But anecdotally there have been enough success stories to offer the family hope.

Pam and JR have been very grateful for the support given to them by the Leukemia and Lymphoma Society of Canada and their Comox Valley-based contact Megan Norrish, who has been instrumental with giving them the support and information they need, including making them fully aware of the immunotherapy option.

RELATED: B.C. woman donates $250,000 to ovarian cancer research for friends

Part of their reasoning for going public is making sure others in their situation know this option is out there.

“We don’t have quite the hardship that a lot of people have and that’s why the emphasis on the need for this and getting into the pipeline,” JR said.

Even though Canada is paying the medical tab, that doesn’t mean this journey comes without a financial cost. The treatment might be covered by the government, but the two-month stay away from home is not. Coming on the heels of the costs created by more conventional treatments in Canada, the family needs help.

Daughter Elena, eldest of the couple’s three adult daughters and a journalist like her dad, is spearheading the fundraising campaign with a recently launched Go Fund Me.

“It’s going to be lot of cost for them between rent and food and travel and we want them to focus on healing,” she said.

Opened a little over two weeks ago, the campaign has raised a much-appreciated $6,650. And as appreciated as the donations are the kind words being posted to the page.

RELATED: Changing the outcome through philanthropy

“I donated because JR is JR — a man of good, integrity, community, strength and creativity,” Jackie Hildering posted.

“JR, you always have a kind (word) for everyone. Given that I am not a photo-taker, you chronicled my kids in their early years playing sports. I always enjoy chatting with you. I hope to see you again soon. Keep up the fight, my friend!” wrote Cyndy Grant.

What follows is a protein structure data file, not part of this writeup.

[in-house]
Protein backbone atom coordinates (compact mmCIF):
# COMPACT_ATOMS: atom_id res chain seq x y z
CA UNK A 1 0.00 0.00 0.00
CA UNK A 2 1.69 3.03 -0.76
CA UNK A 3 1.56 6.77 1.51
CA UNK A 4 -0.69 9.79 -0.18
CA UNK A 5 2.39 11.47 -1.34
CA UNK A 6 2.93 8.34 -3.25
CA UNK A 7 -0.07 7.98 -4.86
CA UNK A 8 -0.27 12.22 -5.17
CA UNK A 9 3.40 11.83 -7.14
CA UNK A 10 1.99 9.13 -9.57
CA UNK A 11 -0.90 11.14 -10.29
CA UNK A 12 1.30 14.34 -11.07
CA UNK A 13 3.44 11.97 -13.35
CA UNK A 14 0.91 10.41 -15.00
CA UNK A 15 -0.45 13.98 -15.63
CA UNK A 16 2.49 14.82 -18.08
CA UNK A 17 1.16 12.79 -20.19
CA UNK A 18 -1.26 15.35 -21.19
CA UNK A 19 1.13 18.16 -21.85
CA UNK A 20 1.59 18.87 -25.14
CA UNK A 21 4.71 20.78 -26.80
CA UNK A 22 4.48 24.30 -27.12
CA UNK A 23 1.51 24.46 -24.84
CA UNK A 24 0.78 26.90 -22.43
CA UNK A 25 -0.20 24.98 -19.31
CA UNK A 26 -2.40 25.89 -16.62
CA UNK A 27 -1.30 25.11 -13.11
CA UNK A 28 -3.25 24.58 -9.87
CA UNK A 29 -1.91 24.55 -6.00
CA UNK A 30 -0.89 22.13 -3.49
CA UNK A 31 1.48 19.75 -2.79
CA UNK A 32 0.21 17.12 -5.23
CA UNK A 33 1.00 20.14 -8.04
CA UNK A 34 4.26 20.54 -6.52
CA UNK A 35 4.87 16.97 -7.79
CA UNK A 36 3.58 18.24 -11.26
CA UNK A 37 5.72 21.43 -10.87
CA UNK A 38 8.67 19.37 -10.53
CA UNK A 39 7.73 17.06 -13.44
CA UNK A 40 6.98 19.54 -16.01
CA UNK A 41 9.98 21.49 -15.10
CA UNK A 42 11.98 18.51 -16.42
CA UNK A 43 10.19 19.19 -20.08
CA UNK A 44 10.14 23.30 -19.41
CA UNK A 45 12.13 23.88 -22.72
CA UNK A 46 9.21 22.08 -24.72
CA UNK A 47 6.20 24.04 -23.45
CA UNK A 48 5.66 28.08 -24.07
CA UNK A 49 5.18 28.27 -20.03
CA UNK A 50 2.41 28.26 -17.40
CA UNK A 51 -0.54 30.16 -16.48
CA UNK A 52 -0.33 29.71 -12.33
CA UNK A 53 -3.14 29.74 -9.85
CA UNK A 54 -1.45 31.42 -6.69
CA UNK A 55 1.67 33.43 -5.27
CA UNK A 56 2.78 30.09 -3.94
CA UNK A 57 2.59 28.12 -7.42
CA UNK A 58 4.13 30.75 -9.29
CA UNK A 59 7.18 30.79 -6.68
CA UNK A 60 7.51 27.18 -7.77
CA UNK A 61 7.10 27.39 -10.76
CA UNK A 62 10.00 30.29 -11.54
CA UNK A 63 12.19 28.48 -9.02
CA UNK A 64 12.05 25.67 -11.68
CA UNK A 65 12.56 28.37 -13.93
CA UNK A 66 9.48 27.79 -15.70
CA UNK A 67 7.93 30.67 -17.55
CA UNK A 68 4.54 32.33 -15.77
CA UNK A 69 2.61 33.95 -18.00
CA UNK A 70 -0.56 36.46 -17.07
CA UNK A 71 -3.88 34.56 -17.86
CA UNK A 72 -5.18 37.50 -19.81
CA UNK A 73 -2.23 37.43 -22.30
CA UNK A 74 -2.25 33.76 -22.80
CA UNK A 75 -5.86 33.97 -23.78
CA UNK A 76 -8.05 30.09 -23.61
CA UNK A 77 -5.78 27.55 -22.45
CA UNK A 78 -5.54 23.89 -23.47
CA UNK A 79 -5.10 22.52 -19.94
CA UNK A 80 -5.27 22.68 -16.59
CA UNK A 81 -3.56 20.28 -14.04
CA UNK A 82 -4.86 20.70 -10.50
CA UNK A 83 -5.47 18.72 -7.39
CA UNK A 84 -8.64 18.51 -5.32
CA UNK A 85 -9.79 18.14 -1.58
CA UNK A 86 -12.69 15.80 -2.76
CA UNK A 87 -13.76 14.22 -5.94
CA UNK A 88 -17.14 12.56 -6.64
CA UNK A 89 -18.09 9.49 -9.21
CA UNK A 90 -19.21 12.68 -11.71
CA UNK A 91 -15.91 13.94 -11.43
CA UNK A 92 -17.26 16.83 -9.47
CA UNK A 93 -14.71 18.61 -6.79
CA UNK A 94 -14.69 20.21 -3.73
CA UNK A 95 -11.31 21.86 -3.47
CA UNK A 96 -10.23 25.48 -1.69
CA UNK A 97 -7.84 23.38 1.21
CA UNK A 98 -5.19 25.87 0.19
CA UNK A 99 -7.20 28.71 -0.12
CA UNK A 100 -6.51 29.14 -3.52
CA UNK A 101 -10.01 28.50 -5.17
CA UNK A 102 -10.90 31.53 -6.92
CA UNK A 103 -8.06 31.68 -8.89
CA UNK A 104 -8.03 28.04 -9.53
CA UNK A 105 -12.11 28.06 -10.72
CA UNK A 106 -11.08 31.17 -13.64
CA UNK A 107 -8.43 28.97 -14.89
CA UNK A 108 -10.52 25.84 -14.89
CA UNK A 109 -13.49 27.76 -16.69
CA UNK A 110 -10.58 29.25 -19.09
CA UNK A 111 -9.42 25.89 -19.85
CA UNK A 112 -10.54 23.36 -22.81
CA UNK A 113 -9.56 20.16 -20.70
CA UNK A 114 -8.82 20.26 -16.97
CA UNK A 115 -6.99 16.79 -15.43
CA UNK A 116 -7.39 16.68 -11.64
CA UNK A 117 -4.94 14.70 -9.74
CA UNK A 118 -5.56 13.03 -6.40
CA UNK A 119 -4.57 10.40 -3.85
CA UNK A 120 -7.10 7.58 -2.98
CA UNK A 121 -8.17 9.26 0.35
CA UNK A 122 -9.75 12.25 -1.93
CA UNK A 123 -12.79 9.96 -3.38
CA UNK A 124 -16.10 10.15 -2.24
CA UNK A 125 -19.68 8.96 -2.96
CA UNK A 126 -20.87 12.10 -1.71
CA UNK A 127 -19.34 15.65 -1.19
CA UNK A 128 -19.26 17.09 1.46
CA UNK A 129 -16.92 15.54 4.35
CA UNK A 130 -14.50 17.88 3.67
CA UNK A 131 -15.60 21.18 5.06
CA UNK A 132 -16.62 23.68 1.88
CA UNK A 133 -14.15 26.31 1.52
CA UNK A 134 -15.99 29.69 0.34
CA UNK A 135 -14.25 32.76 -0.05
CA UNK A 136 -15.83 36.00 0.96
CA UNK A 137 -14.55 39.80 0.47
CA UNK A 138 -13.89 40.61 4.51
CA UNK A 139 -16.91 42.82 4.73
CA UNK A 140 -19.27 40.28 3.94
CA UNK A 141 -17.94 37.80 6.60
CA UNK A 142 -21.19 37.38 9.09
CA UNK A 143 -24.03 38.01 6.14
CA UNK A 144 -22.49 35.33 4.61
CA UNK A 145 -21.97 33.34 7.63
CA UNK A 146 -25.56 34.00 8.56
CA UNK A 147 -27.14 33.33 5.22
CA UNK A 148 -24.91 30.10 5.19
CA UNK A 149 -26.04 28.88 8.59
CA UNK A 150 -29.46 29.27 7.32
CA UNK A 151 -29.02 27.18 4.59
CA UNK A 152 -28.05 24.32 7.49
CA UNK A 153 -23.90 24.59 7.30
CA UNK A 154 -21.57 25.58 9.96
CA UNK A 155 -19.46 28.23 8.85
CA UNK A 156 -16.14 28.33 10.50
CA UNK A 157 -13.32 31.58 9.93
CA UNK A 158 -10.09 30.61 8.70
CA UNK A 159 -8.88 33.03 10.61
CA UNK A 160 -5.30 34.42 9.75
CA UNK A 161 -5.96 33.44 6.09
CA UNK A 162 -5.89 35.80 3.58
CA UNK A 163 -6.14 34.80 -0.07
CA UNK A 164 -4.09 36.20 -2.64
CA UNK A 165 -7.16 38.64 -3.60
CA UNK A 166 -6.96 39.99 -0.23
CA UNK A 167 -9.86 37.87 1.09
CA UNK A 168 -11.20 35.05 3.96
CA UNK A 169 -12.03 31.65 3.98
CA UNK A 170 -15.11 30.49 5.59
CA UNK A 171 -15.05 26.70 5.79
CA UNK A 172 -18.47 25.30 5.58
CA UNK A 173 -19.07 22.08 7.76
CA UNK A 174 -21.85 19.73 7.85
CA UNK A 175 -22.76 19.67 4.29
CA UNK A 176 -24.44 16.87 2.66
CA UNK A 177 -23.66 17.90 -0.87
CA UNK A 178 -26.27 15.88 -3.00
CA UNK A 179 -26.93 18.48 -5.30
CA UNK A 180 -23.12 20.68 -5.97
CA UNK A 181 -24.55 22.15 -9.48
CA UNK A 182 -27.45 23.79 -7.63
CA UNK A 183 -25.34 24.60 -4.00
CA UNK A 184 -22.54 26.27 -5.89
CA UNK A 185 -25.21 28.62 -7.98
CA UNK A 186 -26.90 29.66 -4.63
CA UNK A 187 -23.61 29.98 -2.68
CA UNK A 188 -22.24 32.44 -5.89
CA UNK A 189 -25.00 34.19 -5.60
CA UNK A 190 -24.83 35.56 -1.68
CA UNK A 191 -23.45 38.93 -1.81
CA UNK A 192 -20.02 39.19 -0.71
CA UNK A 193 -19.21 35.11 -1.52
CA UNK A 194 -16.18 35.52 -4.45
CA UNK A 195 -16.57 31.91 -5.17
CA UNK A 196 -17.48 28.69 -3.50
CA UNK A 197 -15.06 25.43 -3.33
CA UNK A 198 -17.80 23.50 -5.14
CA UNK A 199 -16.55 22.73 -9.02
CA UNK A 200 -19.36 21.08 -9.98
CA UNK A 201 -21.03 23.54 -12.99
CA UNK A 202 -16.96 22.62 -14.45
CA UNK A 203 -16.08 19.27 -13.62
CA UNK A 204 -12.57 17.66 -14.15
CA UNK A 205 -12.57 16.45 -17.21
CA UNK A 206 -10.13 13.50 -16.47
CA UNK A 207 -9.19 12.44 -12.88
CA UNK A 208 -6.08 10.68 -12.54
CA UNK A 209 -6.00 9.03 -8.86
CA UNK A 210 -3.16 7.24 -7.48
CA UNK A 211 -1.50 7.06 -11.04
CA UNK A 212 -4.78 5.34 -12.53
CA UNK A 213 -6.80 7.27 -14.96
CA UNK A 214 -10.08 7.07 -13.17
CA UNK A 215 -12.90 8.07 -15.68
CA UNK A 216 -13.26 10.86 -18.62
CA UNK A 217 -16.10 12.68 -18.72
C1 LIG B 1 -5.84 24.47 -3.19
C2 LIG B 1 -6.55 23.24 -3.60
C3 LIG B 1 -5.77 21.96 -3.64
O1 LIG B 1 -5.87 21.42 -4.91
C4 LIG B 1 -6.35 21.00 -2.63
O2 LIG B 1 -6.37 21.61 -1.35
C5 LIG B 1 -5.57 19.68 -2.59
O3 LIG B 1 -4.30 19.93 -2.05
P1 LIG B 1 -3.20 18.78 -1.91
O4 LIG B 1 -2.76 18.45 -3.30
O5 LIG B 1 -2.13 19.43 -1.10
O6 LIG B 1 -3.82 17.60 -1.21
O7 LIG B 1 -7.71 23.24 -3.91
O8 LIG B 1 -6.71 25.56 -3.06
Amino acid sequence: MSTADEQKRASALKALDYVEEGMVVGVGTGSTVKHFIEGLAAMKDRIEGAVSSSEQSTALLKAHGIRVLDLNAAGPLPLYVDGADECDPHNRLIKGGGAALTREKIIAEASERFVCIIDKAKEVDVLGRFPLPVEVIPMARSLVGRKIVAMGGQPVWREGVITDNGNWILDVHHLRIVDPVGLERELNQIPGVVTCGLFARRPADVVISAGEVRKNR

“JR is a North Island legend and he documented many as well. Get well neighbour,” said the Furney Crew.

Complications from the cancer had JR unexpectedly in the hospital for part of his early stay in Seattle. It left him fatigued, but didn’t affect his treatment schedule. His cells have been collected. He is back to being an outpatient and hopes to receive the souped-up CAR-T cell infusion the first week of February. If the treatment takes, he could be back home about a month later.

During the lead-up to this process, they’ve been in contact with Barry Marchi, a resident of Sparwood B.C., who recently completed his treatment. He’s shared his experiences with them, preparing them for what they’ve already been through and what they can expect to come next.

RELATED: Treatment concludes in Barry’s battle against cancer

It’s just another example of the widespread support they’ve seen since embarking on this journey.

“We’ve felt overwhelming support from our employers and our family and our friends,” Pam said.

“I think my dad, just because of his job, in every community he’s been in, he’s touched people,” Elena said. “We definitely appreciate the support. It’s been a bit of light in the darkness.”